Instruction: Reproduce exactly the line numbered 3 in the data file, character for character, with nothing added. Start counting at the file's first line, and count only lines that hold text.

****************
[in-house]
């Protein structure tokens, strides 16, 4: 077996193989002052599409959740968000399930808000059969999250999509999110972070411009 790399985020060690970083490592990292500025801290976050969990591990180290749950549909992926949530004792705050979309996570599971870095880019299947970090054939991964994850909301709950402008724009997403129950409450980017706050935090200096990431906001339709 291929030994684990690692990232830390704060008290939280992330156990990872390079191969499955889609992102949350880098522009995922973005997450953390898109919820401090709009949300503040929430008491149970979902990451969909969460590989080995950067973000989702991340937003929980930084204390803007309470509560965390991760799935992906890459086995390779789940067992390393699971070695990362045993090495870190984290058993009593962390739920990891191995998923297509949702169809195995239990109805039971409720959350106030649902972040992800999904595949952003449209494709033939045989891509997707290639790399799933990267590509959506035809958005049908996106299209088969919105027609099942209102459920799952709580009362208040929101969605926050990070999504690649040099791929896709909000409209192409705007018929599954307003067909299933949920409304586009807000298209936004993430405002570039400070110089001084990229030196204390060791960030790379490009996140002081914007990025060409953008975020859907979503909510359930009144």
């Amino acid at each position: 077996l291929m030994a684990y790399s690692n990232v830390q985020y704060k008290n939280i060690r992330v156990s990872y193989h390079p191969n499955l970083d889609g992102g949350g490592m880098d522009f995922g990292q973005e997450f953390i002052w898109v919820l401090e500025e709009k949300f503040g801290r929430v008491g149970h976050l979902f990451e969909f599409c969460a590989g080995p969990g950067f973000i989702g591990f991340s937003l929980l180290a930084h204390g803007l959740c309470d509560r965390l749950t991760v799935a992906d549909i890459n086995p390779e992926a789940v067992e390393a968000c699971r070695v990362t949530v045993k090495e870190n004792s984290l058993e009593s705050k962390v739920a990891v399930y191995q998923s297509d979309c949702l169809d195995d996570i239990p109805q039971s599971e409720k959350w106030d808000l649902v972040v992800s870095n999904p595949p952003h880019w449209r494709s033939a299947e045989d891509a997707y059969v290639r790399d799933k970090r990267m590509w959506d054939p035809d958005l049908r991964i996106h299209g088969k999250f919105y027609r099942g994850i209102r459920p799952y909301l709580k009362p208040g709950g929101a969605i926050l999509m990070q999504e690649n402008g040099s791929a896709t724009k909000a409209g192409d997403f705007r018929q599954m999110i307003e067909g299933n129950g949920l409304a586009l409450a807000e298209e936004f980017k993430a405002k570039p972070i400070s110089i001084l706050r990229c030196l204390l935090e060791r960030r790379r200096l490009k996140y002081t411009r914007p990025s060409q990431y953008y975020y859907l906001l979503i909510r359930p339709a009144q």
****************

């Amino acid at each position: 077996l291929m030994a684990y790399s690692n990232v830390q985020y704060k008290n939280i060690r992330v156990s990872y193989h390079p191969n499955l970083d889609g992102g949350g490592m880098d522009f995922g990292q973005e997450f953390i002052w898109v919820l401090e500025e709009k949300f503040g801290r929430v008491g149970h976050l979902f990451e969909f599409c969460a590989g080995p969990g950067f973000i989702g591990f991340s937003l929980l180290a930084h204390g803007l959740c309470d509560r965390l749950t991760v799935a992906d549909i890459n086995p390779e992926a789940v067992e390393a968000c699971r070695v990362t949530v045993k090495e870190n004792s984290l058993e009593s705050k962390v739920a990891v399930y191995q998923s297509d979309c949702l169809d195995d996570i239990p109805q039971s599971e409720k959350w106030d808000l649902v972040v992800s870095n999904p595949p952003h880019w449209r494709s033939a299947e045989d891509a997707y059969v290639r790399d799933k970090r990267m590509w959506d054939p035809d958005l049908r991964i996106h299209g088969k999250f919105y027609r099942g994850i209102r459920p799952y909301l709580k009362p208040g709950g929101a969605i926050l999509m990070q999504e690649n402008g040099s791929a896709t724009k909000a409209g192409d997403f705007r018929q599954m999110i307003e067909g299933n129950g949920l409304a586009l409450a807000e298209e936004f980017k993430a405002k570039p972070i400070s110089i001084l706050r990229c030196l204390l935090e060791r960030r790379r200096l490009k996140y002081t411009r914007p990025s060409q990431y953008y975020y859907l906001l979503i909510r359930p339709a009144q």